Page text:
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Nvidia RTX 3080 Ti leaks again — could arrive within days

Nvidia GeForce RTX 3060 Ti
(Image credit: Nvidia)

MSI may have leaked the imminent arrival of the Nvidia RTX 3080 Ti — Nvidia's latest 3000 series GPU. The MSI website listed the new card in its list of products, sandwiched as you'd expect between the RTX 3090 and the RTX 3080

Videocardz (opens in new tab) spotted the online snafu a bit earlier today, and posted a screenshot as evidence the new card is incoming, and potentially sooner than we expected. The listing has been removed from the site now, but the damage is done, the cat is out of the bag and we're excited about another new GPU we won't be able to buy. 

This isn't the first time that MSI has been implicated in a leak. Just last week a photo was posted to Reddit that showed off the Geforce RTX 3080i Suprim X GPU from a retail outlet in Dubai. According to the poster, the card was listed for around $3,500, a frankly shocking sum of money.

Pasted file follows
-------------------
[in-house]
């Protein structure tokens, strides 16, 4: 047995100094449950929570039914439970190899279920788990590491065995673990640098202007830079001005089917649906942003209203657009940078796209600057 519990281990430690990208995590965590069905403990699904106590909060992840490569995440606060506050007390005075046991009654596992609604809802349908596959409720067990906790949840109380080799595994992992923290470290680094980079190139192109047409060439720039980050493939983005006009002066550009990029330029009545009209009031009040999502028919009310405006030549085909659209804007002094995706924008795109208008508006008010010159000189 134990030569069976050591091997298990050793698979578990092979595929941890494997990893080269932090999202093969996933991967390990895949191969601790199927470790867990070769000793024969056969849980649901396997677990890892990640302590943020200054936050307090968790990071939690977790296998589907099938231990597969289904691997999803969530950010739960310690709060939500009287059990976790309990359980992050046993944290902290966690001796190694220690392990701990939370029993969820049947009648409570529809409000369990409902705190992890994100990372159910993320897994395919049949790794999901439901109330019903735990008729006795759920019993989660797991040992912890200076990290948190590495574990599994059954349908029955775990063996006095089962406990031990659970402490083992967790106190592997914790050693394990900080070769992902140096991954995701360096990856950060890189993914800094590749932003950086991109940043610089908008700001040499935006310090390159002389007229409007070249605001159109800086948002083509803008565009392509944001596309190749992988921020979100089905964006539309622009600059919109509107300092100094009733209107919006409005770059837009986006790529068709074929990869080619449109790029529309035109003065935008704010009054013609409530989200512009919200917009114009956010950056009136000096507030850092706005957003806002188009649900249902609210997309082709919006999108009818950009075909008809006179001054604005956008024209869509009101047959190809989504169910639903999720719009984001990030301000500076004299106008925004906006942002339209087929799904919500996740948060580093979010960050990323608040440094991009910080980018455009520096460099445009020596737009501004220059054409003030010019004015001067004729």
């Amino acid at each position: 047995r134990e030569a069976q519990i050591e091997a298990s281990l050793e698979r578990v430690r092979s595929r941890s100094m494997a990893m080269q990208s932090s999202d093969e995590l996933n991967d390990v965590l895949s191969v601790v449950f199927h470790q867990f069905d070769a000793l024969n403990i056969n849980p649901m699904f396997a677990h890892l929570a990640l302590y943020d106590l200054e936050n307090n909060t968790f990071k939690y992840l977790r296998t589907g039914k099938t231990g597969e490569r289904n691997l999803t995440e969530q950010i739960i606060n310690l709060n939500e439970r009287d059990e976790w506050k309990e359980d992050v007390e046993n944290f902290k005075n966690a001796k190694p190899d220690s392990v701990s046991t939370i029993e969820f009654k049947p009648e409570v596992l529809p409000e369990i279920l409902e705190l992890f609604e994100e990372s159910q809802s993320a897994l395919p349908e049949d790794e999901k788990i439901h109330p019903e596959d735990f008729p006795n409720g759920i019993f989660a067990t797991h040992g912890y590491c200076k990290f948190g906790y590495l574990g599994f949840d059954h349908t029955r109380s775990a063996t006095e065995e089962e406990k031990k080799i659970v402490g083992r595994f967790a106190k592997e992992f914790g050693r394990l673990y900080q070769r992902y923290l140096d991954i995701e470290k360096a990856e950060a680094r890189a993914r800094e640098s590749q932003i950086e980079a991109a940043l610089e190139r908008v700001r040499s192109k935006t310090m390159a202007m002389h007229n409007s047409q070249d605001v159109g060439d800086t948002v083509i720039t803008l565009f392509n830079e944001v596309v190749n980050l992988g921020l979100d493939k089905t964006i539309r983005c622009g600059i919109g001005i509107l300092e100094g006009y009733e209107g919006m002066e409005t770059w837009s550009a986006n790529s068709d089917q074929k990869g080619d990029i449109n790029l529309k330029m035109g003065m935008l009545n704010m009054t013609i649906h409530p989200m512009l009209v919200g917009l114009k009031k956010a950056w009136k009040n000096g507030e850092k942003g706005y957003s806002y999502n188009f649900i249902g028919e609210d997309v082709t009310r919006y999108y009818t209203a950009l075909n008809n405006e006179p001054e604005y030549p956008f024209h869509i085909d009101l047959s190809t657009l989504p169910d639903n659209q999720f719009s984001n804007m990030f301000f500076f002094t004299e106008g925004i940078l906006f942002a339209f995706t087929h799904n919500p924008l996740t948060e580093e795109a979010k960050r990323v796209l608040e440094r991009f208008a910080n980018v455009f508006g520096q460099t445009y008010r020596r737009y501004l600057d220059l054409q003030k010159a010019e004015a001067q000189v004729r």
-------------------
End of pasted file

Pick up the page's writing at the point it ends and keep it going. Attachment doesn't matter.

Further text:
The MSRP of the card should be considerably lower, sitting between the RTX 3090 at $1,499 and the $699 RTX 3080. Mind you those prices are an absolute fantasy anyway, given the total lack of stock. Previous leaks have suggested that the RTX 3080 Ti could cost around $999 at launch.

The 3080 Ti is rumored to have 80 GPU clusters, 10,240 Cuda cores with 80 raytracing cores and 320 Tensor cores. If those rumors are right, the base clock and boost clock of the RTX 3080 Ti will be lower than the RTX 3080, at 1365 MHz and 1665 MHz, compared to the 1440 MHz and 1710 MHz boost on the RTX 3080. It will however boast 12 GB of RAM and a 384-bit bus. 

It's also anticipated that an RTX 3070 Ti (opens in new tab) will emerge around the same time. The cards should both appear in the first two weeks of June in announcements from Nvidia (opens in new tab) in late May. We're also expecting the new Ti cards to come with baked in cryptocurrency mining limits as well, which is designed to deter people from buying them to make Ethereum. 

Ian has been involved in technology journalism since 2007, originally writing about AV hardware back when LCDs and plasma TVs were just gaining popularity. Nearly 15 years on, he remains as excited as ever about how tech can make your life better. Ian is the editor of T3.com but has also regularly contributed to Tom's Guide.